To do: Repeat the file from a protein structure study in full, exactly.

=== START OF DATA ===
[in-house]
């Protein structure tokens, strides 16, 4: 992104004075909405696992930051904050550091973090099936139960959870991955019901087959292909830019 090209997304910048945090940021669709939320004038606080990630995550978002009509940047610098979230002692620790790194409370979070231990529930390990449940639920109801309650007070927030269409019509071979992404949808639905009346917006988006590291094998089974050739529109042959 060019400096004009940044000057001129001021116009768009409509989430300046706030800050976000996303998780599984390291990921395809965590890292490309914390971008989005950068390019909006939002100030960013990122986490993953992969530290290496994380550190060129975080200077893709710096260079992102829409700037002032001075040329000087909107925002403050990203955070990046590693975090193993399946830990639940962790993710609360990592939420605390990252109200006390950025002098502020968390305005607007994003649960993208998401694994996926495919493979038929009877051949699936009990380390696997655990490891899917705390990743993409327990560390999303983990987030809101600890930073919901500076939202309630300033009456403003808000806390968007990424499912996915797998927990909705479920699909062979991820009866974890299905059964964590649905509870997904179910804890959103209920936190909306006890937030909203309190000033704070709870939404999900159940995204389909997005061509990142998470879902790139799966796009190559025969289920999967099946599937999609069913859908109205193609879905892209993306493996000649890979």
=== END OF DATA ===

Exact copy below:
[in-house]
């Protein structure tokens, strides 16, 4: 992104004075909405696992930051904050550091973090099936139960959870991955019901087959292909830019 090209997304910048945090940021669709939320004038606080990630995550978002009509940047610098979230002692620790790194409370979070231990529930390990449940639920109801309650007070927030269409019509071979992404949808639905009346917006988006590291094998089974050739529109042959 060019400096004009940044000057001129001021116009768009409509989430300046706030800050976000996303998780599984390291990921395809965590890292490309914390971008989005950068390019909006939002100030960013990122986490993953992969530290290496994380550190060129975080200077893709710096260079992102829409700037002032001075040329000087909107925002403050990203955070990046590693975090193993399946830990639940962790993710609360990592939420605390990252109200006390950025002098502020968390305005607007994003649960993208998401694994996926495919493979038929009877051949699936009990380390696997655990490891899917705390990743993409327990560390999303983990987030809101600890930073919901500076939202309630300033009456403003808000806390968007990424499912996915797998927990909705479920699909062979991820009866974890299905059964964590649905509870997904179910804890959103209920936190909306006890937030909203309190000033704070709870939404999900159940995204389909997005061509990142998470879902790139799966796009190559025969289920999967099946599937999609069913859908109205193609879905892209993306493996000649890979």